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Episode 94: The Reality of Self-Care

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Joy McCarthy returns in this week’s episode to discuss what self-care really is and how we can integrate it into our day-to-day lives without taking away from our other priorities.


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The content of this podcast has not been evaluated by Health Canada or the FDA. It is educational in nature and should not be taken as medical advice. Always consult a qualified medical professional to see if a diet, lifestyle change or supplement is right for you. Any supplements mentioned are not intended to diagnose, treat, cure or prevent any disease. Please note that the opinions of the guests or hosts are their own and may not reflect those of Advanced Orthomolecular Research, Inc.

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Welcome to Supplementing Health, a podcast presented by Advanced Orthomolecular Research. We are all about applying evidence based and effective dietary lifestyle and natural health product strategies for your optimal health. In each episode, we will feature very engaging clinicians and experts from the world of functional and naturopathic medicine to help achieve our mission to empower people to lead their best lives naturally.

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[01:10] Dr. Nirat Nibber, ND: Welcome to a new episode of Supplementing Health. I’m very excited to have on today with us Joy McCarthy. Joy has been on our show before and is a very inspiring and engaging founder of Joyous Health. She is a best-selling author and health expert. She has been featured in a number of publications, television and radio shows, and really understands and compliments the whole gamut of wellness and health. We are very excited to talk to her today about the reality of self-care and how we can build systems of practical self-care to start alleviating some of our stressors.  Welcome and thank you so much for joining us.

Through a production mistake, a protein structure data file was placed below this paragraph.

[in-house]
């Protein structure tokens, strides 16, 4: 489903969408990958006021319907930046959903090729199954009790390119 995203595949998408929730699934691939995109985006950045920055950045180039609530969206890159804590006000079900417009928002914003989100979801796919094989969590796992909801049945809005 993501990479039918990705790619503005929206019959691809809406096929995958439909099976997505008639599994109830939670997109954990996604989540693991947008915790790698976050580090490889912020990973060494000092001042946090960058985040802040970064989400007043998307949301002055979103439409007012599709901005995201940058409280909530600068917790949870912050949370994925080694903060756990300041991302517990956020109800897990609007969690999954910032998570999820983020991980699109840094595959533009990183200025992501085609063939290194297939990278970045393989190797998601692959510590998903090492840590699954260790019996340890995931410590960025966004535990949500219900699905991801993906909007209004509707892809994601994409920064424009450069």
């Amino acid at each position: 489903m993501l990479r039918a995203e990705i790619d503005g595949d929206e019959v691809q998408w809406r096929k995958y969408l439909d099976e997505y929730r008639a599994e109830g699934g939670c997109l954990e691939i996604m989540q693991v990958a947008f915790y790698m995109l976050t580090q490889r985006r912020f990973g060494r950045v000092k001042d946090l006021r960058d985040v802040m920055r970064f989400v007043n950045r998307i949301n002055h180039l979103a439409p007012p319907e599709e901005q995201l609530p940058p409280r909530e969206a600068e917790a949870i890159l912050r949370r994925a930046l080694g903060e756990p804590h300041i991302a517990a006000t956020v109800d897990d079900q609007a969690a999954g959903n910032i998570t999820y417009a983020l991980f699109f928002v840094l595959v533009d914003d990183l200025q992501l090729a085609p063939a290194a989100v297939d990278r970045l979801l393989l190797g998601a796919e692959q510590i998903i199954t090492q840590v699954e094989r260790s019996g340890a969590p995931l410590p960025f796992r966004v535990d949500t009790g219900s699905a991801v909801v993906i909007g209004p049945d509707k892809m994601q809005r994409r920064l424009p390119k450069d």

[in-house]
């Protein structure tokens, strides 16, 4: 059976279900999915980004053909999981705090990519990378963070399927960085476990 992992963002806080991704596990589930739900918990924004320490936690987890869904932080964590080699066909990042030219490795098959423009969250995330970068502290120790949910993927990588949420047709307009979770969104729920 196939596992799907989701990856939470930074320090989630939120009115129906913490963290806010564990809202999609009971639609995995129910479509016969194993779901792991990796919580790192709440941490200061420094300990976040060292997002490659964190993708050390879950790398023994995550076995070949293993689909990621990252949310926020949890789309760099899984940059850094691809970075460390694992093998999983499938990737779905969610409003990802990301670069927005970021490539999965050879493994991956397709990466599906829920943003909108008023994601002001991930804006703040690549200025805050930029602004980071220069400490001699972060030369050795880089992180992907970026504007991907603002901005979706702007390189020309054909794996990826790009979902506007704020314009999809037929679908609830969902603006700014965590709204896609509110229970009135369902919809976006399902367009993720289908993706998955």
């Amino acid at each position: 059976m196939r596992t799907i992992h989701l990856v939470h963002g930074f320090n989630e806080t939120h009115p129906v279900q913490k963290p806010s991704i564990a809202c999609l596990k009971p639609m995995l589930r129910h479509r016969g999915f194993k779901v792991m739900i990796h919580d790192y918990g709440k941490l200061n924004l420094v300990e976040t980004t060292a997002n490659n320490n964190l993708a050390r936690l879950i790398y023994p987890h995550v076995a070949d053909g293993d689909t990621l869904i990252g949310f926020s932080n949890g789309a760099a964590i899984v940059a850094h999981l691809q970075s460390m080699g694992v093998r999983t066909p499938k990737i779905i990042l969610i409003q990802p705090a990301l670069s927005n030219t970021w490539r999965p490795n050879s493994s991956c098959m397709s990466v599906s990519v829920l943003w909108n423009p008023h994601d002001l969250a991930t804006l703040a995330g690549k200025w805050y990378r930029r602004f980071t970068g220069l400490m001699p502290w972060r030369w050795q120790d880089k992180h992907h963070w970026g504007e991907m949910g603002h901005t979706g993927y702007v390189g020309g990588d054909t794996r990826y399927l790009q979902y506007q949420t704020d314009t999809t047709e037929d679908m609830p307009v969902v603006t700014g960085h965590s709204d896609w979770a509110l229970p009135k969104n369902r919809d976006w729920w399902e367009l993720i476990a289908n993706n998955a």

[02:03] Joy McCarthy: Thank you for having me. I love this topic and I am so happy that you are tackling it. This will be a great chat.

[02:12] Dr. Nirat Nibber, ND: One of our most important relationships is that with ourselves. What would you say self-care means to you?

[02:19] Joy McCarthy: I agree 100%. Just to echo what you said, self-love is the first love. I would even go as far as to say that self-care to me is really self-love. It is really creating space and carving out a little space for your wellbeing. In my case, in particular, I definitely carve out space. Sometimes it is a very small amount of space in the day, sometimes I have more time, but I certainly do make self-care a priority in my every day because it helps me be more productive, it boosts my levels of happiness, it helps me be a better mom, a better partner and be more compassionate in the world.

[03:12] Dr. Nirat Nibber, ND: I love that. The approach that if you show up as your best self, you are now able to be as engaged in the world around you and the people around you. Can you speak a little bit as to how that physically manifests and the physical benefits of our self-care?